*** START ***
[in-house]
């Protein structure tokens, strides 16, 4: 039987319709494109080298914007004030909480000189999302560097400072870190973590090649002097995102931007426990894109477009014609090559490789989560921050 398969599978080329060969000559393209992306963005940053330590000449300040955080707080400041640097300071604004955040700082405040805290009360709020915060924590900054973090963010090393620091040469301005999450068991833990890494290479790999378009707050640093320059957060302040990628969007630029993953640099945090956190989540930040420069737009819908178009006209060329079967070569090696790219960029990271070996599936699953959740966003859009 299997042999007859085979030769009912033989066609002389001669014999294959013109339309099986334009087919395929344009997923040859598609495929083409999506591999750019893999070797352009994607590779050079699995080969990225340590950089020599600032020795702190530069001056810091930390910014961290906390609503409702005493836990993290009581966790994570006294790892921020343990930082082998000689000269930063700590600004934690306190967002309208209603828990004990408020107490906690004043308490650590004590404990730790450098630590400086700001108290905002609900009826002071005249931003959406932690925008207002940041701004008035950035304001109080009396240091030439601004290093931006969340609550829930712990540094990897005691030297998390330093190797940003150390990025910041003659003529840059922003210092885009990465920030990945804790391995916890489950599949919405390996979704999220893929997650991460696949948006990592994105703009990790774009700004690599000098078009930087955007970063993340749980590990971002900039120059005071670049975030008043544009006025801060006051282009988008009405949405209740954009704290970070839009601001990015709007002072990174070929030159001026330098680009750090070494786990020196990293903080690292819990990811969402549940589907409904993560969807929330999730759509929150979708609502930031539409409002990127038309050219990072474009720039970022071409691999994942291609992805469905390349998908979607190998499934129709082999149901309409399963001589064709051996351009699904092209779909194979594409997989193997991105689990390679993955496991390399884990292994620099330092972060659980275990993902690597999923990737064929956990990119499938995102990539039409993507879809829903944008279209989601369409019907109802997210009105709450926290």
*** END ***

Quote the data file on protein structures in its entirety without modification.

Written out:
[in-house]
């Protein structure tokens, strides 16, 4: 039987319709494109080298914007004030909480000189999302560097400072870190973590090649002097995102931007426990894109477009014609090559490789989560921050 398969599978080329060969000559393209992306963005940053330590000449300040955080707080400041640097300071604004955040700082405040805290009360709020915060924590900054973090963010090393620091040469301005999450068991833990890494290479790999378009707050640093320059957060302040990628969007630029993953640099945090956190989540930040420069737009819908178009006209060329079967070569090696790219960029990271070996599936699953959740966003859009 299997042999007859085979030769009912033989066609002389001669014999294959013109339309099986334009087919395929344009997923040859598609495929083409999506591999750019893999070797352009994607590779050079699995080969990225340590950089020599600032020795702190530069001056810091930390910014961290906390609503409702005493836990993290009581966790994570006294790892921020343990930082082998000689000269930063700590600004934690306190967002309208209603828990004990408020107490906690004043308490650590004590404990730790450098630590400086700001108290905002609900009826002071005249931003959406932690925008207002940041701004008035950035304001109080009396240091030439601004290093931006969340609550829930712990540094990897005691030297998390330093190797940003150390990025910041003659003529840059922003210092885009990465920030990945804790391995916890489950599949919405390996979704999220893929997650991460696949948006990592994105703009990790774009700004690599000098078009930087955007970063993340749980590990971002900039120059005071670049975030008043544009006025801060006051282009988008009405949405209740954009704290970070839009601001990015709007002072990174070929030159001026330098680009750090070494786990020196990293903080690292819990990811969402549940589907409904993560969807929330999730759509929150979708609502930031539409409002990127038309050219990072474009720039970022071409691999994942291609992805469905390349998908979607190998499934129709082999149901309409399963001589064709051996351009699904092209779909194979594409997989193997991105689990390679993955496991390399884990292994620099330092972060659980275990993902690597999923990737064929956990990119499938995102990539039409993507879809829903944008279209989601369409019907109802997210009105709450926290």